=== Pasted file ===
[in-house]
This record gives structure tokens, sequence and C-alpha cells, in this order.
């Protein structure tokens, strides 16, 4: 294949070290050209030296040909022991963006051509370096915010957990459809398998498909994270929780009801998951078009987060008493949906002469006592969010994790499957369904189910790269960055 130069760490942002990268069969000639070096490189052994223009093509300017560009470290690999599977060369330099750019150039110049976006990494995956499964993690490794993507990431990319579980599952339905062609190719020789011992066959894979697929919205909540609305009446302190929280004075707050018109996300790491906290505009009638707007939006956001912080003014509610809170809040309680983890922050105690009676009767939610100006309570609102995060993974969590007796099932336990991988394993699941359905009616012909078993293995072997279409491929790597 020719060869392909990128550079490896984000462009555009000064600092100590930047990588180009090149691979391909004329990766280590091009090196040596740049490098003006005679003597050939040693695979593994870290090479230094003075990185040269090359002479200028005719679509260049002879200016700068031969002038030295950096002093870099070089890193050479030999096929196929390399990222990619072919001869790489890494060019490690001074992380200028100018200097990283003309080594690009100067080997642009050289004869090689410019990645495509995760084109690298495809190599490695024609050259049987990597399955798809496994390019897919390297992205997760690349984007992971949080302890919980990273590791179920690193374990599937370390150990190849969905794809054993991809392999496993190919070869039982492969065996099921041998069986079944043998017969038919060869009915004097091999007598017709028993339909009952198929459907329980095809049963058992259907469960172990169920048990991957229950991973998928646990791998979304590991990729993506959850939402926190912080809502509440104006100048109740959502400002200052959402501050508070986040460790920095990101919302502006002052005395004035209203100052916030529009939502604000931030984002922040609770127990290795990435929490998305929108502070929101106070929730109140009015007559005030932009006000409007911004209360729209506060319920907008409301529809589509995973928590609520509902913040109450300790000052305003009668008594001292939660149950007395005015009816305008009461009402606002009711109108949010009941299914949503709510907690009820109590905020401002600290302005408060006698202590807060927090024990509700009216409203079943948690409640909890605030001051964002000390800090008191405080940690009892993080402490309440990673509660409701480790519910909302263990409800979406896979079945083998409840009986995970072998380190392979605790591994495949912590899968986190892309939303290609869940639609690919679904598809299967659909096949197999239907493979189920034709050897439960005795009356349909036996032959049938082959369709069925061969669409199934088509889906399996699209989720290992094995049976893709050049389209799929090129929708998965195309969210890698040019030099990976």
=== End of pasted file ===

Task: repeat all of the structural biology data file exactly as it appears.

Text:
[in-house]
This record gives structure tokens, sequence and C-alpha cells, in this order.
């Protein structure tokens, strides 16, 4: 294949070290050209030296040909022991963006051509370096915010957990459809398998498909994270929780009801998951078009987060008493949906002469006592969010994790499957369904189910790269960055 130069760490942002990268069969000639070096490189052994223009093509300017560009470290690999599977060369330099750019150039110049976006990494995956499964993690490794993507990431990319579980599952339905062609190719020789011992066959894979697929919205909540609305009446302190929280004075707050018109996300790491906290505009009638707007939006956001912080003014509610809170809040309680983890922050105690009676009767939610100006309570609102995060993974969590007796099932336990991988394993699941359905009616012909078993293995072997279409491929790597 020719060869392909990128550079490896984000462009555009000064600092100590930047990588180009090149691979391909004329990766280590091009090196040596740049490098003006005679003597050939040693695979593994870290090479230094003075990185040269090359002479200028005719679509260049002879200016700068031969002038030295950096002093870099070089890193050479030999096929196929390399990222990619072919001869790489890494060019490690001074992380200028100018200097990283003309080594690009100067080997642009050289004869090689410019990645495509995760084109690298495809190599490695024609050259049987990597399955798809496994390019897919390297992205997760690349984007992971949080302890919980990273590791179920690193374990599937370390150990190849969905794809054993991809392999496993190919070869039982492969065996099921041998069986079944043998017969038919060869009915004097091999007598017709028993339909009952198929459907329980095809049963058992259907469960172990169920048990991957229950991973998928646990791998979304590991990729993506959850939402926190912080809502509440104006100048109740959502400002200052959402501050508070986040460790920095990101919302502006002052005395004035209203100052916030529009939502604000931030984002922040609770127990290795990435929490998305929108502070929101106070929730109140009015007559005030932009006000409007911004209360729209506060319920907008409301529809589509995973928590609520509902913040109450300790000052305003009668008594001292939660149950007395005015009816305008009461009402606002009711109108949010009941299914949503709510907690009820109590905020401002600290302005408060006698202590807060927090024990509700009216409203079943948690409640909890605030001051964002000390800090008191405080940690009892993080402490309440990673509660409701480790519910909302263990409800979406896979079945083998409840009986995970072998380190392979605790591994495949912590899968986190892309939303290609869940639609690919679904598809299967659909096949197999239907493979189920034709050897439960005795009356349909036996032959049938082959369709069925061969669409199934088509889906399996699209989720290992094995049976893709050049389209799929090129929708998965195309969210890698040019030099990976």